A teardown analysis of the new iPad mini performed by iFixit has found some expected features, such as Apple’s newest A12 Bionic chip paired with three gigabytes of RAM, along with some surprises like True Tone sensors and a different type of battery connector.

On the outside, Apple’s smallest fifth-generation tablet looks like a downsized version of the new iPad Air, save for a few tiny design changes and a brand-new model number A2133.

The new iPad mini and the new iPad Air. Can you tell which is which?

According to iFixit, the new tablet is not quite a shrunken down iPad, nor a miniature iPad Air.

After three and a half years without a refresh, iPad mini has awoken from its slumber with some updated internals. Despite appearances, our teardown confirms that this is not just a shrunken-down version of the new iPad Air—it’s a reworked iPad mini 4, with some fresh silicon for 2019.

The iPad mini 5 has the same 7.9-inch LED-backlit Retina screen with a 2,048-by-1,536 pixel resolution like its predecessor. And like iPad mini 4, the new one files as Apple’s sharpest tablet screen at 326 pixels per inch (other iPads have a pixel density of 246 pixels per inch).

This time around, the mini has True Tone technology that uses upgrade ambient light sensors to continuously match the display’s color temperature to the current lighting conditions. While the tablet rocks the same battery capacity like its predecessor at 19.1 watt-hours, it’s much easier to service now because Apple is using a new battery connector design.

Though incompatible with the previous version, the new connector auto-disconnects before you can unplug the display, a design solution that iFixit says should make the dreaded blown backlight a thing of the past. On the downside, the glued-in battery is difficult to replace, prompting iFixit to wonder if we’ll ever see adhesive pull tabs for iPad batteries.

Here’s an overview of all the other changes worth mentioning:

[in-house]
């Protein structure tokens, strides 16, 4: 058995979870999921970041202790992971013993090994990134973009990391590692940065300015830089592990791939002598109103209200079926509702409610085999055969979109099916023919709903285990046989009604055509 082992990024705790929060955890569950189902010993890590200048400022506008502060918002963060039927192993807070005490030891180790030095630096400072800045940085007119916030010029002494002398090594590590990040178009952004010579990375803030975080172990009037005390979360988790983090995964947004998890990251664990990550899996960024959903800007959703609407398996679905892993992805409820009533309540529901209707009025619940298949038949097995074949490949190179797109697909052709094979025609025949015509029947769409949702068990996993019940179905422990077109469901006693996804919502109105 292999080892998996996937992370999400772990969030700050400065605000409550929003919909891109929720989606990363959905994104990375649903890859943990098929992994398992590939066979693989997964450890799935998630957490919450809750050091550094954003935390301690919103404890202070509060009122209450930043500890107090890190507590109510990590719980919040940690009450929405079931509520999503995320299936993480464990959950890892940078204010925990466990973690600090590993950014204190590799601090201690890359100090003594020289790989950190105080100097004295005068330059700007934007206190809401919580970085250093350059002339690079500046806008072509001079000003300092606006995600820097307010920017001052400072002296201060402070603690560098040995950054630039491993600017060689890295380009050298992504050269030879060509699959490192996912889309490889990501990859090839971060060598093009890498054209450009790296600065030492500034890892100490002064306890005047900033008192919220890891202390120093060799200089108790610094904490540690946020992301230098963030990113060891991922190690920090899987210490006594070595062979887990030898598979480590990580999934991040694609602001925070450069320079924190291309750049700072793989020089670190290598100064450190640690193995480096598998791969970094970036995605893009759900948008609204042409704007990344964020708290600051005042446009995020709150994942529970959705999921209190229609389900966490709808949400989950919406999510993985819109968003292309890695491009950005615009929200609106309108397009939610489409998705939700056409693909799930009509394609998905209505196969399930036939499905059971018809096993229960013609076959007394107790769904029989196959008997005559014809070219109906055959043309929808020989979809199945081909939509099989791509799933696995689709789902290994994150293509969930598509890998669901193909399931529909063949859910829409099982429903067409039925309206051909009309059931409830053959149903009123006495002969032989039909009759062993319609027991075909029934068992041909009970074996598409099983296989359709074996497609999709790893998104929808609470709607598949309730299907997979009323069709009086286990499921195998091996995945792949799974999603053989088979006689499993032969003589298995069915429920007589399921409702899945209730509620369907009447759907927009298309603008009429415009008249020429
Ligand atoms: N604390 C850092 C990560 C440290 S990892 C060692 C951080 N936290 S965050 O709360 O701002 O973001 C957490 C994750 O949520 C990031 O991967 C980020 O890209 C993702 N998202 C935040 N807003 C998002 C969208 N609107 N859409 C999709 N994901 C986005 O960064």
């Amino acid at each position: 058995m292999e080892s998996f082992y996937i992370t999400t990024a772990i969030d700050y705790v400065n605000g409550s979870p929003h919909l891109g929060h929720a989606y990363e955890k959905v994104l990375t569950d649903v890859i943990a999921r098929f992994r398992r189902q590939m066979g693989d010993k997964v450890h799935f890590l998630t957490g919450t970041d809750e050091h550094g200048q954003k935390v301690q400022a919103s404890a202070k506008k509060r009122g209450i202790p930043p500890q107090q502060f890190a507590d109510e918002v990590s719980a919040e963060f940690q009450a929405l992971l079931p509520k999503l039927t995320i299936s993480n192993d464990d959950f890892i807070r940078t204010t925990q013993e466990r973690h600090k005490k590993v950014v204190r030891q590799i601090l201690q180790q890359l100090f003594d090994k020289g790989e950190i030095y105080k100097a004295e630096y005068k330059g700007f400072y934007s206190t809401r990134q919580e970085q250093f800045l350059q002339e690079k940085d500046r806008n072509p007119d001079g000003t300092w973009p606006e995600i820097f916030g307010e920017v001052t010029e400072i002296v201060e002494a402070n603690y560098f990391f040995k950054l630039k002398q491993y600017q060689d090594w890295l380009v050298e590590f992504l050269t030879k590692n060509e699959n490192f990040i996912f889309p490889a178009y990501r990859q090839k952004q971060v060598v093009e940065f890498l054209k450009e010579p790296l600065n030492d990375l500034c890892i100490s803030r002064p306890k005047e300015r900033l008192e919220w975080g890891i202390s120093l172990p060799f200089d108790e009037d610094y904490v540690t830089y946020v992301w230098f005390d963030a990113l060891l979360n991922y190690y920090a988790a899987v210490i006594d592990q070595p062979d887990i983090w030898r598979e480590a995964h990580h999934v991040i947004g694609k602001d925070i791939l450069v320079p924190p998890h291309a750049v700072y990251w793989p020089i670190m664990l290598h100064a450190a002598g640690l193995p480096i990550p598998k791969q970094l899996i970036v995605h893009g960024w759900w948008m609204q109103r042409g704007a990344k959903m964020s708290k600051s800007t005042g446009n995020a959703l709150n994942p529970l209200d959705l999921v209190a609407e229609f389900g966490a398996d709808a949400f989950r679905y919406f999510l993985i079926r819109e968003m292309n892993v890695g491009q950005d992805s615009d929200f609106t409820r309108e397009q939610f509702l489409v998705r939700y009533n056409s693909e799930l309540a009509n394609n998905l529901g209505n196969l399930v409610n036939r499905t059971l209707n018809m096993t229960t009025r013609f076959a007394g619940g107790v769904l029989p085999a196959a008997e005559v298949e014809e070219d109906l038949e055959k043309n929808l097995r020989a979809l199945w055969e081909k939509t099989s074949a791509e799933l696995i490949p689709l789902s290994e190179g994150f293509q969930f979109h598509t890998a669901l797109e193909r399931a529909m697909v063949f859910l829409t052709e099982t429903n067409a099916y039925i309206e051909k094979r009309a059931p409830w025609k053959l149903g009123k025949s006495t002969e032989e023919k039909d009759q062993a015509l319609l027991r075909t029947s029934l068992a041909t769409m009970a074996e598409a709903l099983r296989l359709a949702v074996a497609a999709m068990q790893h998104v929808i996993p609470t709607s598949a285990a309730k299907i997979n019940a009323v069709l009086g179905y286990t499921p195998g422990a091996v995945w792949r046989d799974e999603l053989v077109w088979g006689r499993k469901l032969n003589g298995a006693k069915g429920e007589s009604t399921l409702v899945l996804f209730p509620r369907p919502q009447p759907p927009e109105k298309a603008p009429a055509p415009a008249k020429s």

• The new iPad mini is powered by Apple’s newest A12 Bionic chip with three gigabytes of RAM, up from two gigabytes of RAM in the previous model.
  • The new mini works with the first-generation Apple Pencil.
  • The relocated microphones are now centered near the camera.
  • The eight-megapixel rear camera is virtually unchanged.
  • The selfie camera saw a major upgrade from the old 1.2-megapixel sensor to a seven-megapixel ƒ/2.2 one. This is the camera that first appeared in the 10.5-inch iPad Pro. If you liked it on the 10.5-incher, you probably won’t have any complaints.
  • Bluetooth has been upgraded to the latest Bluetooth 5.0 protocol which doubles the speed while quadrupling the range. This is important because the second-generation AirPods [iFixit teardown] also use Bluetooth 5 for faster switching between devices and improved connection reliability (to enjoy these AirPods improvements, you must pair them with a device that supports Bluetooth 5, like the new iPad mini).
  • Other networking improvements include Wi-Fi 802.11ac, Gigabit class LTE on cellular models and eSIM technology.
  • Like with iPhones, the regulatory markings are no longer printed on the back because they’re now available within the About section in the Settings app.
  • Yes, it’s got the headphone jack.

While the battery can be replaced a tad more easily than before, many other parts are difficult to service due to copious amount of glue that holds everything together.

Furthermore, the Lightning port is soldered to the logic board while removing the Home button is still required for display replacement in order to keep Touch ID functionality.

Removing the Home button is tough because it’s still a mess of glue

Because of all that, the new iPad mini 5 has earned a repairability score of two out of ten. iFixit should publish its teardown analysis of the new third-generation iPad Air tomorrow.

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